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Tajikistan - 2017


Of course a journey to a remote mountainous country in Central Asia is not supposed to be quick or easy.  I landed in Tajikistan’s capital city, Dushanbe, at a little after 9am this morning, having begun my journey in the pre-dawn glow of Sydney two days ago, on Tuesday morning.  The trip may not have been fast, but it fairly painless.

The only airline that flies into both Sydney and Dushanbe, so as the only airline that could handle the whole trip without partnering with another airline, it made sense that the fare with China Southern Airlines would be the cheapest option.  In fact, it was only about 40% of the cost of flying via Dubai, the next most practical option.

The downside of flying with China Southern was that it involved two overnight stopovers, one in Guangzhou on Tuesday night and one in Urumqi on Wednesday.  However, China Southern is one of those all-too-rare airlines that still offers free hotel accommodation for extended stopovers.  That factor was the decider for me – China Southern was to be my airline.

The flights were fabulous; China Southern has really lifted its game since its immediate post-CAAC days.  The hotel in Guangzhou was great ( a new Holiday Inn), and while the one in Urumqi was more basic, it was located in a sufficiently interesting part of the city that I was able to complete a great walkabout, even though the temperature was -8°C.  And to cap it off, the flight from Urumqi to Dushanbe this morning was one of the most spectacular I have ever done in terms of scenery from the window – superb snow-covered mountain landscapes in crystal clear morning sunlight almost the whole way.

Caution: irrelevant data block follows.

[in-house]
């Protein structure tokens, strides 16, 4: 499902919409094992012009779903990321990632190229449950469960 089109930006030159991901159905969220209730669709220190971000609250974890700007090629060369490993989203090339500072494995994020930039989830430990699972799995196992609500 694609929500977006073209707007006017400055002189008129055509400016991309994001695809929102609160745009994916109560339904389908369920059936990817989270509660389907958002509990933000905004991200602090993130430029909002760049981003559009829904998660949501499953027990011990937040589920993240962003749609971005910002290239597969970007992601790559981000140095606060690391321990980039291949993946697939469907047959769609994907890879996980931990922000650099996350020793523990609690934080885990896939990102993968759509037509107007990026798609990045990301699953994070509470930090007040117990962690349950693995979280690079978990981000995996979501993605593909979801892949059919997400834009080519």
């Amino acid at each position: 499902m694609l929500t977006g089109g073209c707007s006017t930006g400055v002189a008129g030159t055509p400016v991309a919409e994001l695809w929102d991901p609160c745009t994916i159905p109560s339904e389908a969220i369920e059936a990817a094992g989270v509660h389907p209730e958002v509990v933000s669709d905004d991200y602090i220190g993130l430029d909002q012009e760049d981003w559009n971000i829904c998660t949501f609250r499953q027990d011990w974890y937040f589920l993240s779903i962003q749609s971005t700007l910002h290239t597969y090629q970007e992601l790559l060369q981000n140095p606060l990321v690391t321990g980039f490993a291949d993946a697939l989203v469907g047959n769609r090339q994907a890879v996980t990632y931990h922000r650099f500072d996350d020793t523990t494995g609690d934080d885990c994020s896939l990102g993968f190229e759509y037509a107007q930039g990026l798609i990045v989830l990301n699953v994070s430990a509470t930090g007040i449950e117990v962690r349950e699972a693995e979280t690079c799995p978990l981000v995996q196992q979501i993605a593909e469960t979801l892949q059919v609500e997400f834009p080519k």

Dushanbe’s weather was better than forecast, with a temperature of 10°C and fairly clear skies.  I was met at the airport by Jamshed, our local guide, and together with another member of our group who happened on the same flight, we proceeded to our hotel.  Theoretically, we were staying at the Hotel Vatan, not far from the city centre.  In practice, we were next door of the 13th floor of the Sunshine Hotel, a new wing of the Hotel Vatan.  The room was so new that it still had all the new building smells, and the rooms for our group were arranged around a common lounge area that had its own kitchen and washing facilities – quite impressive!